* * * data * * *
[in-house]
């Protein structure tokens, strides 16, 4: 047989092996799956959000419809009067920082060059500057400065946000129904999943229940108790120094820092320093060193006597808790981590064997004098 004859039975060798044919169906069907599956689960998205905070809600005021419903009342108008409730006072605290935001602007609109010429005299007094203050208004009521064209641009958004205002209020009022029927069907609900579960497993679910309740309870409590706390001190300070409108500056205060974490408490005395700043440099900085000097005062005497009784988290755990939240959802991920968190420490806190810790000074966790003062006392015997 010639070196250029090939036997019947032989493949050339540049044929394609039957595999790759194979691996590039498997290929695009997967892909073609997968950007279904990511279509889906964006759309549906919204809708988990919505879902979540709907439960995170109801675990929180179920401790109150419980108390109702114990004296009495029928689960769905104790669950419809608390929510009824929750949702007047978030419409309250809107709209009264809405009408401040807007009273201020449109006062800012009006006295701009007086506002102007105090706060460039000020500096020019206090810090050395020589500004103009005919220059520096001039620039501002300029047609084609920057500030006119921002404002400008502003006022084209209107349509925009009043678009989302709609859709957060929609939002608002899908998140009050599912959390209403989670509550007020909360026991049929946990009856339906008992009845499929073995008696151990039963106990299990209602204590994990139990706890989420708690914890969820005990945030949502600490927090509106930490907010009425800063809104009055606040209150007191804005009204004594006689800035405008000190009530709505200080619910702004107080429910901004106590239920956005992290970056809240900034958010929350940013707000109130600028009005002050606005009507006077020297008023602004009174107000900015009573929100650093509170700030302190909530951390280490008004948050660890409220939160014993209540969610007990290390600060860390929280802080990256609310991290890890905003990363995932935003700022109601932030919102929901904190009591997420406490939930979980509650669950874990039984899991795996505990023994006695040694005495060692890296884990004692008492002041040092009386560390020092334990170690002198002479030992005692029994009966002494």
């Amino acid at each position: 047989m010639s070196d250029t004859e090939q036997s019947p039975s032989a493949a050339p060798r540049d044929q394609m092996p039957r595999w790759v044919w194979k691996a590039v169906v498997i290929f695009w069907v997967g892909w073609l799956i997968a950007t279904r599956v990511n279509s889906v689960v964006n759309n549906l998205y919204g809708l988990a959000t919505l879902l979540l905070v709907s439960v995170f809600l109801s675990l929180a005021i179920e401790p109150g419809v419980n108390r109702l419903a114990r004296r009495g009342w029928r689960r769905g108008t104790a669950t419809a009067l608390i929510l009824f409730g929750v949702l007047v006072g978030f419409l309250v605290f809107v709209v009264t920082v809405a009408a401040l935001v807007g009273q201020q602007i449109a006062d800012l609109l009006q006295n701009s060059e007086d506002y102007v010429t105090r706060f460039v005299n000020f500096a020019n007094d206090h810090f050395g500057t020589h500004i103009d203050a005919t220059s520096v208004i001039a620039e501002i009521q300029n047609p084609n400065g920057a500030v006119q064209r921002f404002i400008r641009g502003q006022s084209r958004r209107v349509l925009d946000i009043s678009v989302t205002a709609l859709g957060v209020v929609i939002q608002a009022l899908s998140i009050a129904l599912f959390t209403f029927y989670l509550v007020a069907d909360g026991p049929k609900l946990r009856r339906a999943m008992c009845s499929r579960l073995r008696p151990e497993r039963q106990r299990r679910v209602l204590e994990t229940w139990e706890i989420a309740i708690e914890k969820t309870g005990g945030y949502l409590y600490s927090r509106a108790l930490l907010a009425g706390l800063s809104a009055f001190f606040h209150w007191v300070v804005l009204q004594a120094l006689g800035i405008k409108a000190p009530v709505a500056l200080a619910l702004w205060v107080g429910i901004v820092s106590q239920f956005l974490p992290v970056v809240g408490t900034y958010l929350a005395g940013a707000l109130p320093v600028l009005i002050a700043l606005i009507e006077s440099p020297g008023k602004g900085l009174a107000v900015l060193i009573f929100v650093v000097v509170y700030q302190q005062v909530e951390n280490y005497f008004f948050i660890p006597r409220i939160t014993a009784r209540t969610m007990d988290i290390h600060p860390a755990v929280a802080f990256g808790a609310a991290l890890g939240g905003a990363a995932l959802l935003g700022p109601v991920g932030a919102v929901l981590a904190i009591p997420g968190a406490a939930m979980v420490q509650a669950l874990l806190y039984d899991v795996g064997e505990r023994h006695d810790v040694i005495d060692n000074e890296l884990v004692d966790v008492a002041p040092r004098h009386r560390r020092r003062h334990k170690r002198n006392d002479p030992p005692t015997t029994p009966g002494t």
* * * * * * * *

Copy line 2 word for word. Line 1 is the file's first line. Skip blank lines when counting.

């Protein structure tokens, strides 16, 4: 047989092996799956959000419809009067920082060059500057400065946000129904999943229940108790120094820092320093060193006597808790981590064997004098 004859039975060798044919169906069907599956689960998205905070809600005021419903009342108008409730006072605290935001602007609109010429005299007094203050208004009521064209641009958004205002209020009022029927069907609900579960497993679910309740309870409590706390001190300070409108500056205060974490408490005395700043440099900085000097005062005497009784988290755990939240959802991920968190420490806190810790000074966790003062006392015997 010639070196250029090939036997019947032989493949050339540049044929394609039957595999790759194979691996590039498997290929695009997967892909073609997968950007279904990511279509889906964006759309549906919204809708988990919505879902979540709907439960995170109801675990929180179920401790109150419980108390109702114990004296009495029928689960769905104790669950419809608390929510009824929750949702007047978030419409309250809107709209009264809405009408401040807007009273201020449109006062800012009006006295701009007086506002102007105090706060460039000020500096020019206090810090050395020589500004103009005919220059520096001039620039501002300029047609084609920057500030006119921002404002400008502003006022084209209107349509925009009043678009989302709609859709957060929609939002608002899908998140009050599912959390209403989670509550007020909360026991049929946990009856339906008992009845499929073995008696151990039963106990299990209602204590994990139990706890989420708690914890969820005990945030949502600490927090509106930490907010009425800063809104009055606040209150007191804005009204004594006689800035405008000190009530709505200080619910702004107080429910901004106590239920956005992290970056809240900034958010929350940013707000109130600028009005002050606005009507006077020297008023602004009174107000900015009573929100650093509170700030302190909530951390280490008004948050660890409220939160014993209540969610007990290390600060860390929280802080990256609310991290890890905003990363995932935003700022109601932030919102929901904190009591997420406490939930979980509650669950874990039984899991795996505990023994006695040694005495060692890296884990004692008492002041040092009386560390020092334990170690002198002479030992005692029994009966002494």